It could be because the mysterious new season will be release soon, but I have a great desire to watch Twin Peaks again!
I don’t know what to expect from this reboot of Twin Peaks, but I’m definitely curious to find out what that genius David Lynch has in mind for us!
Who does not know THE TV series par excellence? The product that changed the television schedule forever …
When the pilot came out, in 1990, the mystery of Laura Palmer’s death was a reason for daily dialogue, nothing that was on TV at the time was able even in the slightest to come close to that mixture of mystery, soap opera and auteur cinema which, also relying on a clever catchphrase as simple as it is intelligent (“Who killed Laura Palmer?”), had wedged itself into homes all over the world and had induced unsuspecting bystanders to clash with nightmares and madnesses of an artist still among the greatest today.
When it came out, I was 4 years old, so even though my parents certainly watched it, I had no memory of it.
Then over time the fame began to decline and only in the second year of university, in the middle of the summer session, I found a quote from Twin Peaks in the textbook of an exam: I was immediately intrigued, both because every adult I knew had talked about it at least once, both because the professor was a fan and knowing more would certainly have helped me, but above all, considering the ambition to write a TV series myself, I certainly could not have not watched the absolute masterpiece without which no show I love would be never been created.
The Faculty’s video library had DVDs available, so I crossed the city under the scorching sun to retrieve the series.
The surreal and disturbing world of the Black Lodge, the cherry cakes *, the dwarfs with the strange speech and the investigations of the federal agent Dale Cooper and the liters of coffee have fascinated and conquered me from the very first episodes.
Although it is a bit dated now, it remains a product of astonishing quality and the mystery of Laura’s death is truly intriguing, each character seems designed specifically to mislead the viewer. As soon as it seems to grab the solution, it escapes us again.
The first season leaves us without answers, with the desire to start the second instantly. But alas the time in the video store was limited, so that ominous day I went home to study, looking forward to returning the next day with new suspects.
Imagine my disappointment, my anger, my anger, when – continuing to study for the blessed exam – I came across the final, spoiled without any warning in the textbook!
Okay, it is one of the most famous series of all time, but WHY did you have to blurt out the killer so ruthlessly !!!!! ?????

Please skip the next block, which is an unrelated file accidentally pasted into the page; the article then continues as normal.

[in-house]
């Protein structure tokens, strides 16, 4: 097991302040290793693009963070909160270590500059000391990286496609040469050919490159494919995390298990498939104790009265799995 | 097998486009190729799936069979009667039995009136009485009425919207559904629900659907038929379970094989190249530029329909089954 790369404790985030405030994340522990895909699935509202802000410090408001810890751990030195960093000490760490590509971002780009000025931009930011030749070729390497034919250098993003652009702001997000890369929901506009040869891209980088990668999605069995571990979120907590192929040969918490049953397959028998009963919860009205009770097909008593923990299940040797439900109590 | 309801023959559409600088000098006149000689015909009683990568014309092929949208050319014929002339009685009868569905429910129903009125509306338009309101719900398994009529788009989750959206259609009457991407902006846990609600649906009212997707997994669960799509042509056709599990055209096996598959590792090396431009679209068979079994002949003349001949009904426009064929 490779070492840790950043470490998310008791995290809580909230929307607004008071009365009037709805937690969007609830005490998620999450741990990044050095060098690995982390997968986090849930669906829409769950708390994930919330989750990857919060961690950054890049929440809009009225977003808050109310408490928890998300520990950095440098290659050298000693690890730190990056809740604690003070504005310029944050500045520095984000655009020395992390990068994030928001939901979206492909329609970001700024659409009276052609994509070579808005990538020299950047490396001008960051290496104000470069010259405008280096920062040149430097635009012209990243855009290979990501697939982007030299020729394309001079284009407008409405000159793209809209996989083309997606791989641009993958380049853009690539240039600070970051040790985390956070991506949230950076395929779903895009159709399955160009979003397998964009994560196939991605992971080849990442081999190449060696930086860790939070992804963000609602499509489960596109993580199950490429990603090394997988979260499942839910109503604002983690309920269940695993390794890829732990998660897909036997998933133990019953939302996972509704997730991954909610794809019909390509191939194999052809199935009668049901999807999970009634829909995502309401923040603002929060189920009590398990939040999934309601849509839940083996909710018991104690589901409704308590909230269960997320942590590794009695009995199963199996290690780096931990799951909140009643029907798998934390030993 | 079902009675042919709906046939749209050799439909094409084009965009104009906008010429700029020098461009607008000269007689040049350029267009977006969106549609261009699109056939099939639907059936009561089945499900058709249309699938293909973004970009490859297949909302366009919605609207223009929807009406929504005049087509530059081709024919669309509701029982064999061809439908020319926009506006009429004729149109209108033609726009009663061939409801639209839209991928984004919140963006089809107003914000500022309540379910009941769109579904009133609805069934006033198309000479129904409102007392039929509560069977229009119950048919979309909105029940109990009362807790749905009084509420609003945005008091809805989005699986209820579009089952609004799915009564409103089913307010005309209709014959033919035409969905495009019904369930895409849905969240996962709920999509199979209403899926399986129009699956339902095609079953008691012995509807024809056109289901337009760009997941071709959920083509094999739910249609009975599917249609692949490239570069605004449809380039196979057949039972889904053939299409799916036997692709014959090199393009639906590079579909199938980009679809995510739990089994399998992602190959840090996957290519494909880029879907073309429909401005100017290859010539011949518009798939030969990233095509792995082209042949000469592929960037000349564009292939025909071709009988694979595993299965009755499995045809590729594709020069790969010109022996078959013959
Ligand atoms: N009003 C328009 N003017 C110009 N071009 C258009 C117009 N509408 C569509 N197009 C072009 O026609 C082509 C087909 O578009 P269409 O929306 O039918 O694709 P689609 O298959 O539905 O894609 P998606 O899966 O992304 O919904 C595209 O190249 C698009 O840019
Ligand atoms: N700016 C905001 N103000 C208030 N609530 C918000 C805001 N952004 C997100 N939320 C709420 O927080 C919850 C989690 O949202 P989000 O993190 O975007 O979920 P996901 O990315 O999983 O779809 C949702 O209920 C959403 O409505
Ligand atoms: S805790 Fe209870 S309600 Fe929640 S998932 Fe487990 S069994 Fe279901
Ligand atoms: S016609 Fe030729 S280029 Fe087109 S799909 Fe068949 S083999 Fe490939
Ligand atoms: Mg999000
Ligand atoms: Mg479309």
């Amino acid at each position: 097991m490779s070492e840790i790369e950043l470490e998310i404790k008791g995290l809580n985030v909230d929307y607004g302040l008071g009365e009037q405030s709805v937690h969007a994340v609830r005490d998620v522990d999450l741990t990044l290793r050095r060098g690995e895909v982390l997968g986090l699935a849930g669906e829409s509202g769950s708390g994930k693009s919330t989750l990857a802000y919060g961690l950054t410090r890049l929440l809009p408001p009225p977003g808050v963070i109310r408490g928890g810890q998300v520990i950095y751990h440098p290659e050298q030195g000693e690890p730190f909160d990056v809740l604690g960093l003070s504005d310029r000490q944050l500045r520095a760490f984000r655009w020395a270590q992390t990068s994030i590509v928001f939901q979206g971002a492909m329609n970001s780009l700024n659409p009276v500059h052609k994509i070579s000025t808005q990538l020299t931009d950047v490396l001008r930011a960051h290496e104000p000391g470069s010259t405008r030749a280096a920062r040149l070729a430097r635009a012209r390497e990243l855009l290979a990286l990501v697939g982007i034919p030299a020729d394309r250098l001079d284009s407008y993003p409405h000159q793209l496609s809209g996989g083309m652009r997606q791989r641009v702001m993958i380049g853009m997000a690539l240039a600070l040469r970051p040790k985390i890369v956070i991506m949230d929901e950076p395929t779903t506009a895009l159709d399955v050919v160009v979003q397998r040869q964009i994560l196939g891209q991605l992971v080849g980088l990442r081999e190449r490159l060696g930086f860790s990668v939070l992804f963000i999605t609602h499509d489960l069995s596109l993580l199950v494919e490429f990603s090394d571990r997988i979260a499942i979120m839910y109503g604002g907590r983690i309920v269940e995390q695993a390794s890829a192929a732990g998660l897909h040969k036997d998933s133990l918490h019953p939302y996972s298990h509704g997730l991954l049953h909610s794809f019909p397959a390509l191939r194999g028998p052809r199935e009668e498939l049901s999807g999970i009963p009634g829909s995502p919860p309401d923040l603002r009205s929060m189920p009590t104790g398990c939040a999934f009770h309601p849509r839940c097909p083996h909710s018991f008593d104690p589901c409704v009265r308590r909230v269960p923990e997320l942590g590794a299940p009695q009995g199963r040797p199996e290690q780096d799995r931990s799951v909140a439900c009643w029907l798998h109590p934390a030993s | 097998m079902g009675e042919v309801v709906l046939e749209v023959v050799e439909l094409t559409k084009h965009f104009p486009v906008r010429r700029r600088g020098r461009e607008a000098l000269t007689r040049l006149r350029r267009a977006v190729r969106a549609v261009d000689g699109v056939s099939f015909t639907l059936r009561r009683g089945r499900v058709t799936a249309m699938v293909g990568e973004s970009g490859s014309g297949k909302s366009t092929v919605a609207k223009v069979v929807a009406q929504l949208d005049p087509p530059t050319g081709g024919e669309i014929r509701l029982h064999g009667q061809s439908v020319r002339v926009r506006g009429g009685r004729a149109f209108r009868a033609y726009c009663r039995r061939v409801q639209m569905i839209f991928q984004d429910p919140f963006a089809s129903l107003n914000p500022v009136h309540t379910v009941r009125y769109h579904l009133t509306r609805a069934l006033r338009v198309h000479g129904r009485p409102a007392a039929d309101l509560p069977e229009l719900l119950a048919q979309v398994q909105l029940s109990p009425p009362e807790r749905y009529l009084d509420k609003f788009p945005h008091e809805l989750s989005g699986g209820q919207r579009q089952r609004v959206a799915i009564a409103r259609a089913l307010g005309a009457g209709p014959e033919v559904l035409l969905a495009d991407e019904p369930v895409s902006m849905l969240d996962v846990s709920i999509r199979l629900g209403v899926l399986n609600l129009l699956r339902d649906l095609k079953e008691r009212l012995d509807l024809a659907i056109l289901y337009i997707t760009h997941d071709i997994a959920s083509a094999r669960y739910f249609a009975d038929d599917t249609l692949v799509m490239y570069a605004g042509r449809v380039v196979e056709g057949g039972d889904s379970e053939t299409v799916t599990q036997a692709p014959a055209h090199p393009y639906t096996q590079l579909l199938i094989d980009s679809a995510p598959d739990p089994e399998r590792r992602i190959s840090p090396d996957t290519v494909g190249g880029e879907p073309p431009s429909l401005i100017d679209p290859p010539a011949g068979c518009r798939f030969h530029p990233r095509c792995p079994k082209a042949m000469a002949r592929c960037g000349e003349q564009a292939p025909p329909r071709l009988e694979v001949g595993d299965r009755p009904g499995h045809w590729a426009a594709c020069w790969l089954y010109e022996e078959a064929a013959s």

Considering that Lynch had been so wary and to avoid leaks about the identity of Laura Palmer’s killer, he shot two versions of Madeleine Ferguson’s murder with two characters, one of which was just a red herring.
Unlike the cursed book, I will not reveal the murderer to you, but I can tell you that despite the great sorrow and the desire to track down the authors and put them in a wheel of medieval torture, the series has not completely lost its charm for me.
I continued to watch IT noticing how the clues had been expertly sprinkled throughout the episodes until the final reveal which, unexpectedly, comes in the middle of the second season.
From there, the wreck. Thanks to Lynch’s leaving – as I pointed out in the textbook – the series suffered a sharp decline in themes and consequently in share until cancellation.
The younger generation probably don’t know what I’m talking about, but they should.
Fans of TV series or mystery, amateurs of the surreal, connoisseurs of wild shipping, it is a product that manages to capture everyone, and deserves to be watched and re-watched even if only for the merit of having been an open track.
The occasion is perfect: the arrival of the third season allows a binge watch of the first two, with a coffin of American coffee (although I hate it) and the inevitable “cherry pie”.
* CHERRY PIE
(the recipe is the official one of the show)
For the base:
– 120 ml of cold whole milk
-1 tablespoon of apple cider vinegar
– 340 g of flour
– 2 tablespoons of sugar
-1 tablespoon of kosher salt
-227 g of unsalted butter in cube
– another 60 ml of whole milk
– 60 g of brown sugar.
For the stuffing:
-1 kg of cherries
– 200 g of sugar
– 36 g of corn starch
– ½ teaspoon of salt
– 3 tablespoons of cherry liqueur.
We mix the milk with the vinegar, then in another bowl we mix the flour with the sugar and salt. Break the butter into small pieces and combine the compounds by slowly pouring the liquid and mixing everything. Form two balls with the dough, wrap them in plastic wrap and let them rest for an hour in the fridge.
We combine the pitted cherries with the sugar, corn flour and salt and cook over medium heat first, then lower the heat a little for a total of 20 minutes. We add the liqueur, stir and let it cool to room temperature.
Let’s take the dough again: roll it out first into a disk, insert it into a cake pan to form the base of the cake and put it back in the fridge. We also spread the other disk.
We assemble the cake by pouring the cherry mixture on the base and coating with the second disc. Brush the surface of the cake with a mixture obtained by beating the egg with milk and finally sprinkle with brown sugar.
Now bake the cake in the oven at 220 ° for 20 minutes and then at 180 ° for another 30. When the surface is golden, remove from the oven, let it cool and serve, without forgetting a cup of American coffee!